Occupational Asthma Reference

Kreis K, Aumann-Suslin I, L├╝deke A, Wegewitz U, Zeidler J, Graf von der Schulenburg JM, Costs of isocyanate-related occupational diseases: A systematic review., J Occup Environ Hyg, 2019;16:446-466,10.1080/15459624.2019.1609005
(Plain text: Kreis K, Aumann-Suslin I, Ludeke A, Wegewitz U, Zeidler J, Graf von der Schulenburg JM, Costs of isocyanate-related occupational diseases: A systematic review., J Occup Environ Hyg)

Keywords: review, cost, isocyanate, oa, prognosis

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Abstract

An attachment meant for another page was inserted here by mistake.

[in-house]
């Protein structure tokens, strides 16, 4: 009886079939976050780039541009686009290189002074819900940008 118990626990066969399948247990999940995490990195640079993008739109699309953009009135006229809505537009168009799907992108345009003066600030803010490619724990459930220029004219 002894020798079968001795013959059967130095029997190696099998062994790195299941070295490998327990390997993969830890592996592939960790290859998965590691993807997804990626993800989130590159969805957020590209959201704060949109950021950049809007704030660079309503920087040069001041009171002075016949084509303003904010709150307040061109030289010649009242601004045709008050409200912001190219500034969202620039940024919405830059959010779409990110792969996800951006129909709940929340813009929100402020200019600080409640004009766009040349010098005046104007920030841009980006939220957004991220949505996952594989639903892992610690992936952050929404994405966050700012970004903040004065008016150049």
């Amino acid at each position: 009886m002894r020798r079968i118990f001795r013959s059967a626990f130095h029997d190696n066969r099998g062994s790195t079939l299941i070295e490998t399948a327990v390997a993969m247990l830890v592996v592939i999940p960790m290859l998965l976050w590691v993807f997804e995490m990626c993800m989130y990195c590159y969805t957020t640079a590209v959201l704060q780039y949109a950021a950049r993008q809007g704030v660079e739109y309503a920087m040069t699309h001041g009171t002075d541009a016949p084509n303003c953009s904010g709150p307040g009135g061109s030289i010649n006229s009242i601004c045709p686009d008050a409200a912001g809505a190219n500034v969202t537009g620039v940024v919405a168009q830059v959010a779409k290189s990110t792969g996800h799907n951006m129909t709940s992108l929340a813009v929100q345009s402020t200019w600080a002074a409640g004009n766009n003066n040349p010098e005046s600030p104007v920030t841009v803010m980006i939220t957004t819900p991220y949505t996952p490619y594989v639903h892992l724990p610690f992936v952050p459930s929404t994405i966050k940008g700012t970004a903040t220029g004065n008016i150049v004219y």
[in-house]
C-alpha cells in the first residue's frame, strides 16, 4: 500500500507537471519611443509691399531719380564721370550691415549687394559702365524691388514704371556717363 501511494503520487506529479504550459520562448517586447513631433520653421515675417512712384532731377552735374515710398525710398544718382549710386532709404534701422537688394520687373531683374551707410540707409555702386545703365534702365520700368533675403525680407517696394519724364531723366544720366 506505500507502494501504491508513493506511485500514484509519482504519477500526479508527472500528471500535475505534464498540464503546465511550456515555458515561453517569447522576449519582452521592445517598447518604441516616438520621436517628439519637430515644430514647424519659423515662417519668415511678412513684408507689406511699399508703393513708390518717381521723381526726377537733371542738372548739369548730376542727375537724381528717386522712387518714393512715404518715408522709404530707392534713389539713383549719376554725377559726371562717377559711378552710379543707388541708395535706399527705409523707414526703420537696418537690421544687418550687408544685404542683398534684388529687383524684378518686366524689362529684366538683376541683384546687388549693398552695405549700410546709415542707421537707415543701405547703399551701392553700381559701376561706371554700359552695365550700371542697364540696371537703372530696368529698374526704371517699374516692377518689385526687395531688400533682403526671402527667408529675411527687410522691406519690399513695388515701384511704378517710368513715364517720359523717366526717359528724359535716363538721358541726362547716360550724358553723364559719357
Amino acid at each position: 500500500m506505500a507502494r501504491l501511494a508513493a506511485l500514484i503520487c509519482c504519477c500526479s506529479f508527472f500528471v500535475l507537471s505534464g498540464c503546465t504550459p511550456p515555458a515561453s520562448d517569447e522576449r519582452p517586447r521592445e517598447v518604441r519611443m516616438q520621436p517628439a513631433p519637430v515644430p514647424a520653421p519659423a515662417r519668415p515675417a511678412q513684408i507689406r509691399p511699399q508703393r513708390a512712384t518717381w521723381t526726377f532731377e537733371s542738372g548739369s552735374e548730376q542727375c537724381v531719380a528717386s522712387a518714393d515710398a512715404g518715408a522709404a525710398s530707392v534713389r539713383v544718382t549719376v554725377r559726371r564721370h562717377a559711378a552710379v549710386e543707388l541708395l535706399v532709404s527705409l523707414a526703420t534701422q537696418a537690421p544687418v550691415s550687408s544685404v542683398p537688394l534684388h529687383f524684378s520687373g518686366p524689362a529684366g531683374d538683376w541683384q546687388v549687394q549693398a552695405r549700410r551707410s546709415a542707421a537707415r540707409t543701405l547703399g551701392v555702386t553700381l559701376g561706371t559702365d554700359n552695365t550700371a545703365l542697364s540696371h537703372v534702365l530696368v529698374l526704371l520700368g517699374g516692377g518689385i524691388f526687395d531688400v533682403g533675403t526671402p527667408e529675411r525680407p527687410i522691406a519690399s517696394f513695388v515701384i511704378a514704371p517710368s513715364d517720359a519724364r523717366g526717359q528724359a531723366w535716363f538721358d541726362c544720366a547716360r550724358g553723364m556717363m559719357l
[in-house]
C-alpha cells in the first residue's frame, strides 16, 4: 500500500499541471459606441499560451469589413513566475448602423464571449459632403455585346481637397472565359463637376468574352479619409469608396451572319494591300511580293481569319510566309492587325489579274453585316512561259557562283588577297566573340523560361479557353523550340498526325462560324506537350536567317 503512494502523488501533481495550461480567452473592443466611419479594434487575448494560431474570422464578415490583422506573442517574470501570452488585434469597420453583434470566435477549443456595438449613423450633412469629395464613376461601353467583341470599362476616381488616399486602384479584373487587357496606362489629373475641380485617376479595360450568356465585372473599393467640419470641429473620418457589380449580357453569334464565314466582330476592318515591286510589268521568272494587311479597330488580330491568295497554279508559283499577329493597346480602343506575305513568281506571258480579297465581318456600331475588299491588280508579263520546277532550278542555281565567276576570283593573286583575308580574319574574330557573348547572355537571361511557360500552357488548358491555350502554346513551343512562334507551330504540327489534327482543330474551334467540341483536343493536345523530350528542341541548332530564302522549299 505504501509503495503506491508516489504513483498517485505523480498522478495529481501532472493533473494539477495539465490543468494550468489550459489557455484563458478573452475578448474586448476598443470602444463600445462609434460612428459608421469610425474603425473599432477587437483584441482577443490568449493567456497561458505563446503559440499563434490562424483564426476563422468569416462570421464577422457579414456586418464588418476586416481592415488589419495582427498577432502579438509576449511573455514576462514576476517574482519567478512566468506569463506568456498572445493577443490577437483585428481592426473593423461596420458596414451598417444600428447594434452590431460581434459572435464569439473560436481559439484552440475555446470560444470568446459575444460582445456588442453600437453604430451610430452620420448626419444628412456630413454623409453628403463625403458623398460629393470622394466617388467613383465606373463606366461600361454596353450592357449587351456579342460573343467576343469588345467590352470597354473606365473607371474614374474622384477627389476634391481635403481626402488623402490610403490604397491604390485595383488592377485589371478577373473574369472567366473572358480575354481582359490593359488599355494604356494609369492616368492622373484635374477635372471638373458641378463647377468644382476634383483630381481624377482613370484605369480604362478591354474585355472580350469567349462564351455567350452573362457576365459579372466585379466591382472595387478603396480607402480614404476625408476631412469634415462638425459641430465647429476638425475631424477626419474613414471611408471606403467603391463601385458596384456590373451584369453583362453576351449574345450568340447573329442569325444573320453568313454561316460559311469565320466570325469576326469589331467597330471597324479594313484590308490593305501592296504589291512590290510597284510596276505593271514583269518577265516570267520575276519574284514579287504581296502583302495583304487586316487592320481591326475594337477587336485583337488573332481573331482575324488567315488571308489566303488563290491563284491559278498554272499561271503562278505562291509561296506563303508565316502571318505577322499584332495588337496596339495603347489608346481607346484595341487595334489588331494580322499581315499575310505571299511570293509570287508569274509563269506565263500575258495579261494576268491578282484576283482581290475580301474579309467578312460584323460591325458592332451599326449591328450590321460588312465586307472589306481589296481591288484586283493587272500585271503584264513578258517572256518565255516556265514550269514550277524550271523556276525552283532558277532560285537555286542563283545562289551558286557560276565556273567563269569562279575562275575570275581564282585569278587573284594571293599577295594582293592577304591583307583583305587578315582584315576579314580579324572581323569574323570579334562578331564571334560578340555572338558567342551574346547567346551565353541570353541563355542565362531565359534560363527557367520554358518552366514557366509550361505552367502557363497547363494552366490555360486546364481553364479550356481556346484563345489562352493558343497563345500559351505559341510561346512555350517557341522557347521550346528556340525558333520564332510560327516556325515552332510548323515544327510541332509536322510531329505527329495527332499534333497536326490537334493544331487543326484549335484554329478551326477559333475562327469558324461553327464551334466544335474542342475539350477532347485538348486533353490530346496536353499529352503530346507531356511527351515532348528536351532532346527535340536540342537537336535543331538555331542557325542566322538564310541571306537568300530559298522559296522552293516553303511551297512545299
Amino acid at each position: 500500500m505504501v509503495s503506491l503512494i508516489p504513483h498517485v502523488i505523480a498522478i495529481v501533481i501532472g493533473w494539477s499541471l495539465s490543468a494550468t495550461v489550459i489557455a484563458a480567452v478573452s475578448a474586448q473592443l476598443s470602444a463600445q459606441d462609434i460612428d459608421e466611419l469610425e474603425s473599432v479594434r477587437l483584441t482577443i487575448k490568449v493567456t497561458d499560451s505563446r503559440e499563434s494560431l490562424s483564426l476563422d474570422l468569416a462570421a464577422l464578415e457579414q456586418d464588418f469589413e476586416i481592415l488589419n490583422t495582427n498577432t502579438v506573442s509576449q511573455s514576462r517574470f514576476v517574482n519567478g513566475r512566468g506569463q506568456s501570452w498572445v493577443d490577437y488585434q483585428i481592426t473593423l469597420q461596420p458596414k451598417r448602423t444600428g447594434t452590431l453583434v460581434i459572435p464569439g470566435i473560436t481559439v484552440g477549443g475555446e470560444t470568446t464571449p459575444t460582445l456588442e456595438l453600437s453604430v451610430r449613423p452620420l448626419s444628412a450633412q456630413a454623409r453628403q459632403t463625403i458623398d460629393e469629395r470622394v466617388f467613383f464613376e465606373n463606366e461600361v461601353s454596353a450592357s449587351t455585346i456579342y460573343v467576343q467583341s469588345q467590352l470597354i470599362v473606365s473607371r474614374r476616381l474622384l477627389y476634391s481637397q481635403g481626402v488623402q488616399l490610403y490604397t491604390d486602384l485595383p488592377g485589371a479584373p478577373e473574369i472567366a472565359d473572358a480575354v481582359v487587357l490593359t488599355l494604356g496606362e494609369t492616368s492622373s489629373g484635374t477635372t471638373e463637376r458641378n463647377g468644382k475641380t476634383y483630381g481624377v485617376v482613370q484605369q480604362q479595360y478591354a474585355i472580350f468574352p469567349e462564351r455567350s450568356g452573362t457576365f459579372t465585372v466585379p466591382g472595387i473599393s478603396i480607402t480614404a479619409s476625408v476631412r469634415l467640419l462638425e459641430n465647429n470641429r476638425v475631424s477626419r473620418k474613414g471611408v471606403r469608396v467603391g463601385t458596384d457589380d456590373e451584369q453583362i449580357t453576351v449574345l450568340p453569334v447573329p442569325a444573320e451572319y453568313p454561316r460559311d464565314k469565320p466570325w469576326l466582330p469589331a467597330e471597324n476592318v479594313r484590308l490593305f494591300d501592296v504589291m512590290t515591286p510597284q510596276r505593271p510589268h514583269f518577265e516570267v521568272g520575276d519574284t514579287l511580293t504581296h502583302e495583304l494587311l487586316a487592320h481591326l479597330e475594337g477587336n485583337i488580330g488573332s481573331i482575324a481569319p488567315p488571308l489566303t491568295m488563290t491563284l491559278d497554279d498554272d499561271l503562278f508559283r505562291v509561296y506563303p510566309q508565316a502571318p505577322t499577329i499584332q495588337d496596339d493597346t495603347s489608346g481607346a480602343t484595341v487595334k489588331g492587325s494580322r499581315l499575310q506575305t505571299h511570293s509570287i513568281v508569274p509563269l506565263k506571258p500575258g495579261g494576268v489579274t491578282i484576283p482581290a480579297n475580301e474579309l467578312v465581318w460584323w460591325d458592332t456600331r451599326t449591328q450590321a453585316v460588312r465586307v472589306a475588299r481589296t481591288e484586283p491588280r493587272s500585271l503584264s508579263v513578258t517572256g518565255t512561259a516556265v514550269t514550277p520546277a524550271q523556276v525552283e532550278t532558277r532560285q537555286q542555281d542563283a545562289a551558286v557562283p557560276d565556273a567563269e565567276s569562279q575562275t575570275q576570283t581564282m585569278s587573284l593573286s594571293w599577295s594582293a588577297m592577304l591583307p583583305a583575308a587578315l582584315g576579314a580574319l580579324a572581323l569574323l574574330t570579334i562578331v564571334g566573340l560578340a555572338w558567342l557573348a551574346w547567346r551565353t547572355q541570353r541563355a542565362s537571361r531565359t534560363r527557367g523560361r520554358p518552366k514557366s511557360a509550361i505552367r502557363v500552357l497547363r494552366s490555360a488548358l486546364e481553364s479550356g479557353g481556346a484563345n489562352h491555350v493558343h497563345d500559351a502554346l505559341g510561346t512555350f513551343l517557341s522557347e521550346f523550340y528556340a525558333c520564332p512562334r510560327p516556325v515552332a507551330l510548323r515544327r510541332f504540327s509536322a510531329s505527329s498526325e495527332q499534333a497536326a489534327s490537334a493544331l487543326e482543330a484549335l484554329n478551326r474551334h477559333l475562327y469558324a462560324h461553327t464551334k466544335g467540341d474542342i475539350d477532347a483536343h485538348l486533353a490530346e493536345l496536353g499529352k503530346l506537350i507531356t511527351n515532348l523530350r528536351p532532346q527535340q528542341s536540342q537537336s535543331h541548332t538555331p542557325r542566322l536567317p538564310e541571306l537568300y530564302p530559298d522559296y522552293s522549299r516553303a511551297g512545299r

Although isocyanates are increasingly used in manufacturing and workplace exposure to isocyanates is widely recognized as one of the most frequent causes for occupational lung and skin diseases, little is known about the economic burden on the affected individual and the society. This study provides an overview on costs of occupational diseases related to isocyanates. We performed a systematic literature search of studies in the electronic databases of the German Institute of Medical Documentation and Information, and the Canadian Centre for Occupational Health and Safety. We extracted the key characteristics of the studies and performed a study quality assessment. We identified eight studies on the costs of illness, of which five focused on occupational lung diseases and three on occupational skin diseases. Further, eight studies calculated loss of income/compensation payments. Out of the 16 identified articles, only two reported costs directly attributable to isocyanate-induced diseases (asthma). Studies were hardly comparable because they differed substantially in their methodological approaches. Moreover, the quality assessment of the studies revealed substantial limitations. While a wide range of isocyanate-related costs was identified, consequences of isocyanate-related occupational diseases were considerable in terms of societal costs and loss of income. In most studies, indirect costs were the main cost driver. There is a need for high-quality cost of illness studies on isocyanate-induced diseases stratified by degree of severity and sex. Such studies provide valuable information to develop preventive strategies and set priorities for measures to lower the burden of professional health risks.

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